I ask Commander Nabel Al-Abdallah, what the West really wants? He replies, immediately:
“The West wants terrorism to spread to Russia and China. Many terrorists work and fight directly for the interests of the United States.
We need to take care of the innocent civilians. But we also have to find the solution, very quickly. If we fail, terrorism will spread all around the world.”
We sit in the Commander’s provisory headquarters, having a quick cup of tea, before moving to the frontline.
He wants to say something. He thinks, how. It is not easy. Nothing is easy under the circumstances, but he tries, and what he utters makes sense:
“If we don’t have solution, soon, terrorists will damage the world. Our problems are not just the ISIS, but above all, the ideology that they represent. They use Islam, they say that they fight in the name of Islam, but they are backed by the United States. And here, the SAA, our military and our defense forces, are fighting for the world, not just for Syria.”
We embrace and I go. His men drive me in a military vehicle to the outskirts of As Suqaylabiyah (also known as Squalbiah). From there, I photograph a hospital and the positions of Al Nusra Front. They are there, right in front of me, just a couple of hundreds of meters.
I am told that I am like a sitting duck, exposed. I work fast. Luckily, today the terrorists are not in the mood for shooting.
Before returning to the vehicle, I try to imagine how life must be there, under Al Nusra Front or the ISIS occupation.
From the hill where I stand, the entire area looks green, fertile and immensely beautiful. But I know, I clearly understand that it is hell on earth for those who live in those houses down below; in the villages and towns controlled by some of the most brutal terrorists on earth.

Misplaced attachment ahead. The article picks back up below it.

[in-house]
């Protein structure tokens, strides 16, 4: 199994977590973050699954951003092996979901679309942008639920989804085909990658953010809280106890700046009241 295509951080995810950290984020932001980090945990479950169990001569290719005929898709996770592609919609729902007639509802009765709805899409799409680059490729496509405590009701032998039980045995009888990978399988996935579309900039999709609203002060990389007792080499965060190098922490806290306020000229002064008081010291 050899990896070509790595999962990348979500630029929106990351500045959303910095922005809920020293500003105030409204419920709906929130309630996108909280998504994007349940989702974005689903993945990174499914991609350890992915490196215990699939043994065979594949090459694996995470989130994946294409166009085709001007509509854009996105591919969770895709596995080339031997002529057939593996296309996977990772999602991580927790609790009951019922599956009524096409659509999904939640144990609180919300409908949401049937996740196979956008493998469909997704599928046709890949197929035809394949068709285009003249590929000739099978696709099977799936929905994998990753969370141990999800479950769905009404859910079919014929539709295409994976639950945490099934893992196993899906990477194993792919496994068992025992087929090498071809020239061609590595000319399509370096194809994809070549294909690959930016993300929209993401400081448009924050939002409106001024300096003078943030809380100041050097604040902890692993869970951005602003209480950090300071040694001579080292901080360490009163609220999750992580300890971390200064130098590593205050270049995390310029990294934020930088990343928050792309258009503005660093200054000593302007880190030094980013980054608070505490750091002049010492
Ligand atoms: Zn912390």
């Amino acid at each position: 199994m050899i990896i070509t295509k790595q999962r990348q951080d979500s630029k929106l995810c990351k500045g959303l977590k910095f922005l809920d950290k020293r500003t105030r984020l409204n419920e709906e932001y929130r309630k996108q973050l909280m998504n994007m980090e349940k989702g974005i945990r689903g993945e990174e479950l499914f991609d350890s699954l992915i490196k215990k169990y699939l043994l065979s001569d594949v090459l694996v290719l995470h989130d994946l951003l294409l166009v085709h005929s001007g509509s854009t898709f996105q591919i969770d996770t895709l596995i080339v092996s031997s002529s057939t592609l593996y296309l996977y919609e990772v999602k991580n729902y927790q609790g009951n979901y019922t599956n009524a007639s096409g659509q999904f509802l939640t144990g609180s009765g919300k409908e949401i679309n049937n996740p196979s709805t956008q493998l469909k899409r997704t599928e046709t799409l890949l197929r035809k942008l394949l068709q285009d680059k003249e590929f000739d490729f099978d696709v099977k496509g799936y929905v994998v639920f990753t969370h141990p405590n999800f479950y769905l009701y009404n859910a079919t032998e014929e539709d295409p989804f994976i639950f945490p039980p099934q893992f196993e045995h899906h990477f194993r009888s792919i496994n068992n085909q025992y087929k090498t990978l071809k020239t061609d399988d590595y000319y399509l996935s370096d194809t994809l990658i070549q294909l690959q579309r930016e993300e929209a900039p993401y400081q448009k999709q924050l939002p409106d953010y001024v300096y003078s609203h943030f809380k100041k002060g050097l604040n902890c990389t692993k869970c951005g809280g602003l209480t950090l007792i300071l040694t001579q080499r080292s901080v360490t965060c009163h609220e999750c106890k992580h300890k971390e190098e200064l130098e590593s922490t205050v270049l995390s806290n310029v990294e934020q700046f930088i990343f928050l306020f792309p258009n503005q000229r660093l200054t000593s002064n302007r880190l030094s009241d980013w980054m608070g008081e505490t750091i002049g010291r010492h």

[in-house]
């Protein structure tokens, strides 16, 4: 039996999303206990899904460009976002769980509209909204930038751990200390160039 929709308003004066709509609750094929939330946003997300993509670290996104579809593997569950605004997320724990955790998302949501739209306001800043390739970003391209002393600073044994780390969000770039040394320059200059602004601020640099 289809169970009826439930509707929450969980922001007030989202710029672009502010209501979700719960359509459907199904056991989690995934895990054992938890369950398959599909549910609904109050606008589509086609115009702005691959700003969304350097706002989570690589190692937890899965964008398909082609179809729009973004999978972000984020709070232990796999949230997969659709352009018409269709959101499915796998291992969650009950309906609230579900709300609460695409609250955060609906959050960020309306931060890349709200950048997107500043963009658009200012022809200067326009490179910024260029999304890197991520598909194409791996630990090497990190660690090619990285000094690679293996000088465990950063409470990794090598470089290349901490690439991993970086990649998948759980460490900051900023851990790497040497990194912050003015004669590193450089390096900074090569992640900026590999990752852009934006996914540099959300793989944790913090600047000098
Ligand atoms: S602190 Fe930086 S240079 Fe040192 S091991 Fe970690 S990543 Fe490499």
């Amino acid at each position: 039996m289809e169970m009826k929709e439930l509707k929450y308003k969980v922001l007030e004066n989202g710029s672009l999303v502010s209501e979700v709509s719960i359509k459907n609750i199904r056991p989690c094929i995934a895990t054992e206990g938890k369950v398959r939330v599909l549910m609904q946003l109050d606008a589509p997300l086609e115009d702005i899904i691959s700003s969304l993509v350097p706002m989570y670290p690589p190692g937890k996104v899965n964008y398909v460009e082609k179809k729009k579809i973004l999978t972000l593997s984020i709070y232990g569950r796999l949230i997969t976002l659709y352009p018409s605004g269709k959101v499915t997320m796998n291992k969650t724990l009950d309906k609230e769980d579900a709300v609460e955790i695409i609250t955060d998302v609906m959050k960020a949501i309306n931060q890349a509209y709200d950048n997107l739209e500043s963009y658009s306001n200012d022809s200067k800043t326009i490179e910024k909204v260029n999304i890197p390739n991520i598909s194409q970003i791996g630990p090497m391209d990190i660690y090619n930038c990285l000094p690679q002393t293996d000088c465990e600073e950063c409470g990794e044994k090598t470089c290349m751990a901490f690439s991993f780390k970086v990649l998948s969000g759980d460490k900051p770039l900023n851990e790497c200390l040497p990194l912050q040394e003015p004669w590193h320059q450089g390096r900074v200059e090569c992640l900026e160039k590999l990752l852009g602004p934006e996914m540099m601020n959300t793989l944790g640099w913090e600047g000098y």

I also know that, these terrorist monsters are here on foreign orders, trying to destroy Syria, simply because its government and people have been refusing to succumb to the Western imperialist dictates.
Here, it is not only about theory. The lives of millions have been already destroyed. Here it is all concrete and practical – it is reality.
We can hear explosions, in a distance. The war may be over in Damascus, but not here. Not here, yet.
My friend Yamen is from the city of Salamiyah, some 50 kilometers from Hama. Only recently the area around his home town was liberated from the extremist groups.
Twenty kilometers west from Salamiyah lies the predominantly Ismaili village of Al Kafat, which used to be surrounded by both Al-Nusra Front and the ISIS.
Mr. Abdullah, President of local Ismaili Council, recalls the horrors which his fellow citizens had to endure:
“In the past, we had two car bomb explosions here. In January 2014, 19 people were killed, 40 houses totally destroyed and 300 damaged. Fighting was only 200 meters away from here. Both Al-Nusra Front and ISIS surrounded the village, and were cooperating. We are very close to one of the main roads, so for the terrorists, it was an extremely important strategic position. This entire area was finally liberated only in January 2018.”
Whom do they blame?
Mr. Abdullah does not hesitate:
“Saudis, Turks, the USA, Europe, Qatar…”